The end of any year brings much introspection and the inevitable best of lists. As this is a project solely devoted to a best of theme, it appears to be only appropriate to select a best of for the year. However, I am reluctant to provide such a selection for both practical and philosophical reasons. To understand my reasoning, I must return to the impetus of this project.
In early 2008, I took notice that many of my friends had stacks of The New Yorker magazines neatly piled on their coffee table (or bedside table, or dining room table . . .). Each time I spotted this stack I instinctively asked if they had read some article with which I was currently obsessed. Perhaps it seemed that I asked only to assert that I too was one of the cool kids reading this fine Condé Nast publication. Although I have oft been guilty of such transparent self-serving inquisition, on these occasions I had no ulterior motives. Each time I asked the answer would be some variation of “I’m still about ten issues behind, is that a good article?” After months of these conversations, I figured that there may be more people out there who love The New Yorker, but just don’t have time to read each issue from cover to cover. Thus the New Yorkerest was born.
The intention behind the name was to treat the title as a bizzarro inflected adjective referring to the piece in the issue that most lives up to the thought-provoking writing that we expect from The New Yorker. My two finalists under this concept were the New Yorkerer and the New Yorkerest. Since it progresses tall, taller, tallest I decided that the superlative state best embodied the endeavor (plus Yorkerer made me a little tongue-tied). Soon after launching the project, I realized (or rather vocal members of the Internet public informed me) that the name had a slight snag.
Some thought the name referred to the project’s author and were perplexed that I live in San Francisco, not New York City. Others thought it should be spelled with an -ist presuming that I thought of myself as a practitioner of or expert about New York. Still others thought that I had even the slightest association with The New Yorker magazine or the fine folks at Condé Nast. I can assure you that I am neither an expert on New York nor am I in the employ of Condé Nast. I am just a man who likes a magazine a little too much.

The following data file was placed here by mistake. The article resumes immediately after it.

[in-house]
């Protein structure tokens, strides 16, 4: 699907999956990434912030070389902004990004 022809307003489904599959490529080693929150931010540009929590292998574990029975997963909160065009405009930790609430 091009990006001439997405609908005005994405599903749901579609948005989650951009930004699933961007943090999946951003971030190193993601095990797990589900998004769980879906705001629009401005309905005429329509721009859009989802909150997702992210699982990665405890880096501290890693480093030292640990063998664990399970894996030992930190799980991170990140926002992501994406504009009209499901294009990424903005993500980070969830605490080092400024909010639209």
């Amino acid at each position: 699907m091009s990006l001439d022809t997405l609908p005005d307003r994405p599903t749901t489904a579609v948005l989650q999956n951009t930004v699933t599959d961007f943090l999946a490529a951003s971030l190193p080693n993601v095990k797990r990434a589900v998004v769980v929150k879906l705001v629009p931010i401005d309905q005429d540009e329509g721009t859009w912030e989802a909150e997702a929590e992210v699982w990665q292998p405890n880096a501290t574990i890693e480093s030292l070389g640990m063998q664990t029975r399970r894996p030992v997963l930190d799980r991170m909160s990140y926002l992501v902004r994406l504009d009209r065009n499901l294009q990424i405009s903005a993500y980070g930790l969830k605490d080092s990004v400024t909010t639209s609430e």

To ensure the project would be more complicated than necessary, I created a short list of arbitrary rules.
- Each issue can have only one piece selected (the most arbitrary and difficult of the rules to follow);
- Each discrete piece in the issue (article, review, cartoon) is eligible; and
- Only pieces published in the print edition are eligible.
Each week I receive The New Yorker on a Thursday or Friday (truly one of the worst aspects of living in San Francisco) and read it throughout the weekend. I finish it on the following Monday or Tuesday (hopefully). Some issues have one standout piece, while the plethora (or dearth) of pieces I enjoy in other issues make it difficult to make my pick. I post the “winner” on the website sans editorial and toss a note on my Twitter account. Sometimes my kind readers tweet a sentiment of agreement or disagreement, sometimes the Twitterverse stands silent. A few days pass and the process begins anew.
That long explanation (which I will now use on an “About the Site” page) brings me to my reluctance to select a best of for the year. Practically, I began this project in April 2008 so any selection would completely ignore the first quarter of the year. Philosophically, I view this project as a tool to help people navigate their stacks of unread The New Yorkers. As such, pieces that narrowly lost the best of issue title would not be in contention for a best of the year list (e.g. A Man of Taste by D. T. Max; By Meat Alone by Calvin Trillin; Method Man by Claudia Roth Pierpont). Of course, I could open up the field to all pieces from the year, but I fear that my memory won’t cooperate as nicely as I’d like.
In the spirit of hypocrisy and the great tradition of arbitrary rules, I am delighted to highlight what I consider to be some standout pieces from the year. Please feel free to leave your thoughts in the comment section below. My list, in no particular order:
- Up and then Down: The lives of elevators. by Nick Paumgarten
- Pixel Perfect: Pascal Dangin’s virtual reality. by Lauren Collins
- The Brass Ring: A multibillionaire’s relentless quest for global influence. by Connie Bruck
- The Rebellion Within: An Al Qaeda mastermind questions terrorism. by Lawrence Wright
- Dr. Kush: How medical marijuana is transforming the pot industry. by David Samuels
- The Island in the Wind: A Danish community’s victory over carbon emissions. by Elizabeth Kolbert
- The Chameleon: The many lives of Frédéric Bourdin. by David Grann
- Awake by Tobias Wolff
- A Desert Encounter: A hat, an ocotillo, and an academy. by John Updike
- In the Ring: Grappling with the twentieth century. by Norman Mailer
I have enjoyed connecting with other zealous readers who like The New Yorker a little too much. Thanks for making this project a success and I look forward to reading your thoughts on the best pieces from 2008.